London, Jan 30 (ANI): Britain's top military commander has admitted for the first time that Americans were right to criticise the way in which British troops carried out counter-insurgency operations against the Taliban in southern Afghanistan when they were first deployed to Helmand province in 2006.
Air Chief Marshal Sir Jock Stirrup, the Chief of the Defence Staff and a former head of the RAF, blamed commanders for being "smug and complacent" about the challenges they faced in Helmand.
His words echoed accusations made by US Defence Secretary Robert Gates and several senior American military officers who claimed that their British counterparts spent too much time boasting about their experiences in Northern Ireland, The Times reported.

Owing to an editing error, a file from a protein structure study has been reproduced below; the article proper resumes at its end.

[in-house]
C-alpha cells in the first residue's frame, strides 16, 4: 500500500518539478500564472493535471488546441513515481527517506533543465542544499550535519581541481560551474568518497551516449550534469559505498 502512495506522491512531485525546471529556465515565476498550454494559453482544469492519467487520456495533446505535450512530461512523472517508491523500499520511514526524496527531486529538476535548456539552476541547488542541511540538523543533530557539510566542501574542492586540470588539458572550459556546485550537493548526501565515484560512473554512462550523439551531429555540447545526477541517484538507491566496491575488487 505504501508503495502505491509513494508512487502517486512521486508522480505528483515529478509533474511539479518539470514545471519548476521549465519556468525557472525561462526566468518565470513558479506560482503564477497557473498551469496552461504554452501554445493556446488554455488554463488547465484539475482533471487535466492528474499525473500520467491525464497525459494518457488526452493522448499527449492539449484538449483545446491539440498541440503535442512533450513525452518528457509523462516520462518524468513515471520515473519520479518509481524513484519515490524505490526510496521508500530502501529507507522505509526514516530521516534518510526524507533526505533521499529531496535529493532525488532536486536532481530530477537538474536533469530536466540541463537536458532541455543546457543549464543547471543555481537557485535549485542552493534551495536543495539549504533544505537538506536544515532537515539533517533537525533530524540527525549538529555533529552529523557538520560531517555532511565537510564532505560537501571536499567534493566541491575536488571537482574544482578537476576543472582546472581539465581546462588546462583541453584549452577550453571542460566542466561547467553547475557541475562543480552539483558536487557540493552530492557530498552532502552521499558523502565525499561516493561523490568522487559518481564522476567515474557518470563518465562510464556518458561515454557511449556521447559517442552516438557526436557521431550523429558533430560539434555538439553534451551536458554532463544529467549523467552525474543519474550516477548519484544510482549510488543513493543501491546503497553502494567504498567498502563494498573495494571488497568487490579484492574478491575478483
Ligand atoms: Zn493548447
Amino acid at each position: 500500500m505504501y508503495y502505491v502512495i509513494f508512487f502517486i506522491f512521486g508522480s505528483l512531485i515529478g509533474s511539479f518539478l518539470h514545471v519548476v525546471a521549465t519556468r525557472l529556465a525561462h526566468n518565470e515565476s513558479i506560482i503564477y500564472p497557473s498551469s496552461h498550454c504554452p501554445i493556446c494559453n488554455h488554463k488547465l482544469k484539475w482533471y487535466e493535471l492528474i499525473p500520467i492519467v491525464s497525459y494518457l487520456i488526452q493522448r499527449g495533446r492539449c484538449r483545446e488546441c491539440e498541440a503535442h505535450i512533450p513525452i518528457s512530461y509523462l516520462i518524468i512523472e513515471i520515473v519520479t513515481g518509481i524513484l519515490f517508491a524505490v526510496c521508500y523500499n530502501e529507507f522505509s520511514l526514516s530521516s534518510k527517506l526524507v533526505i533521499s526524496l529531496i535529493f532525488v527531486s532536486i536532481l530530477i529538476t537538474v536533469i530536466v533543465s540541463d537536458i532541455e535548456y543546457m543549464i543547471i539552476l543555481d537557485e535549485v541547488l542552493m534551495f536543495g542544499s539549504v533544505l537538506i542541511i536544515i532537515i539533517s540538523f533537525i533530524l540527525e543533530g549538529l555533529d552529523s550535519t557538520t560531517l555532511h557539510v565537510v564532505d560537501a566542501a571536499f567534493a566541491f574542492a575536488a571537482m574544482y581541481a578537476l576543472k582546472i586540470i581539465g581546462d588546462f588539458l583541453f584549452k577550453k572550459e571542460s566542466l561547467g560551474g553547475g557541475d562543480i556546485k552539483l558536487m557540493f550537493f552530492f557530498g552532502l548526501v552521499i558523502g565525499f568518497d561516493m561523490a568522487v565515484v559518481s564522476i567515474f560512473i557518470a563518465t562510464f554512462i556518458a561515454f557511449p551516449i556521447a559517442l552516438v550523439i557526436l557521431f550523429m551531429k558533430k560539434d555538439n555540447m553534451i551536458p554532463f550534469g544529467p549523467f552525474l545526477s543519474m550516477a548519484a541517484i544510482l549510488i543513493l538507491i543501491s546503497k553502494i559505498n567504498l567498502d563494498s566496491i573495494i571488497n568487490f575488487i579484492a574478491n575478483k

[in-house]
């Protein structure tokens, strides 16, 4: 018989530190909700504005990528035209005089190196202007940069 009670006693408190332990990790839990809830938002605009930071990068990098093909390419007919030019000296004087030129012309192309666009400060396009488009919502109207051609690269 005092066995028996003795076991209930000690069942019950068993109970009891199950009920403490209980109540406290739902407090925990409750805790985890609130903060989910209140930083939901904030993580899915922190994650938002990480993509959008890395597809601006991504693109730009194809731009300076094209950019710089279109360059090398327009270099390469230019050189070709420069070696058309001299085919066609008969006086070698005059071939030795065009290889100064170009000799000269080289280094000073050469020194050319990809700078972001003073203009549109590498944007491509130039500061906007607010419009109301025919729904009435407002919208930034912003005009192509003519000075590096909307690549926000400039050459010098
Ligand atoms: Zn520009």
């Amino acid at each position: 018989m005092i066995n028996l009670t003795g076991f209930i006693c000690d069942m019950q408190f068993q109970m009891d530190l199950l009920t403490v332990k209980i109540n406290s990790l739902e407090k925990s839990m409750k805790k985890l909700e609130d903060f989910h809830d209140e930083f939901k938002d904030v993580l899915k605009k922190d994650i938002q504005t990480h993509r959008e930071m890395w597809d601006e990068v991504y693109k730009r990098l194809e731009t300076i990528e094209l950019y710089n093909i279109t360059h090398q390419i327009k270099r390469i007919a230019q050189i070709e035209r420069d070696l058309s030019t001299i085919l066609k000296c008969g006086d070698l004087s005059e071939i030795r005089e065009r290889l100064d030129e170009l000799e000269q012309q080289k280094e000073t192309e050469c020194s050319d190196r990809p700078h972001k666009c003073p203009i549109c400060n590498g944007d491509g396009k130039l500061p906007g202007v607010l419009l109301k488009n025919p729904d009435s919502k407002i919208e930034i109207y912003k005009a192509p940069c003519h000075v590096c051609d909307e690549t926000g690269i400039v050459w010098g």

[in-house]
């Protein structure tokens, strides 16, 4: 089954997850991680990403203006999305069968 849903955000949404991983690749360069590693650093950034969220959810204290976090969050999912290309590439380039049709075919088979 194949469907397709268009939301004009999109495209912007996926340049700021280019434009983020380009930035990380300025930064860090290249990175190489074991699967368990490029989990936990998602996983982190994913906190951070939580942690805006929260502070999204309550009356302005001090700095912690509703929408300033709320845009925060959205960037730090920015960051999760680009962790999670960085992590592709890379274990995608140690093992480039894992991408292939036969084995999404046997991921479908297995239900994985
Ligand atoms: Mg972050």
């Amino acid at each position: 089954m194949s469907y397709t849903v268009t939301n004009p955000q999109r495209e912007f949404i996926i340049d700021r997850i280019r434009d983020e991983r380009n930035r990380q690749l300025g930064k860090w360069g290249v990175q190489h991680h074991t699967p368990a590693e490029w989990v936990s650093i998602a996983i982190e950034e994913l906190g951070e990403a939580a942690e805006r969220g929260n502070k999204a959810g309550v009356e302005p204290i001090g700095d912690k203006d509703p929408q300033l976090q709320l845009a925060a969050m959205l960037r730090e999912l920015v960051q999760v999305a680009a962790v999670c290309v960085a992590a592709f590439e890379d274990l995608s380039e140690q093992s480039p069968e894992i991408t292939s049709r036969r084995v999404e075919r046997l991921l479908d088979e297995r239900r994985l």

The Air Chief Marshal warned that such differences must not be allowed to "fracture and disintegrate" the cohesion of the allies fighting the Taliban.
"We will have some capacity, if required, to provide more forces for Afghanistan, but it will be a limited capacity," Sir Jock Stirrup said.
"You are only as good as your next success not your last one," he told The Economist magazine, accepting there had been a degree of complacency within the Army.
The Ministry of Defence last night rejected claims in the interview that his comments described the naivety of British troops in Afghanistan.
Sir Jock had referred to conduct in Iraq, the MoD said. (ANI)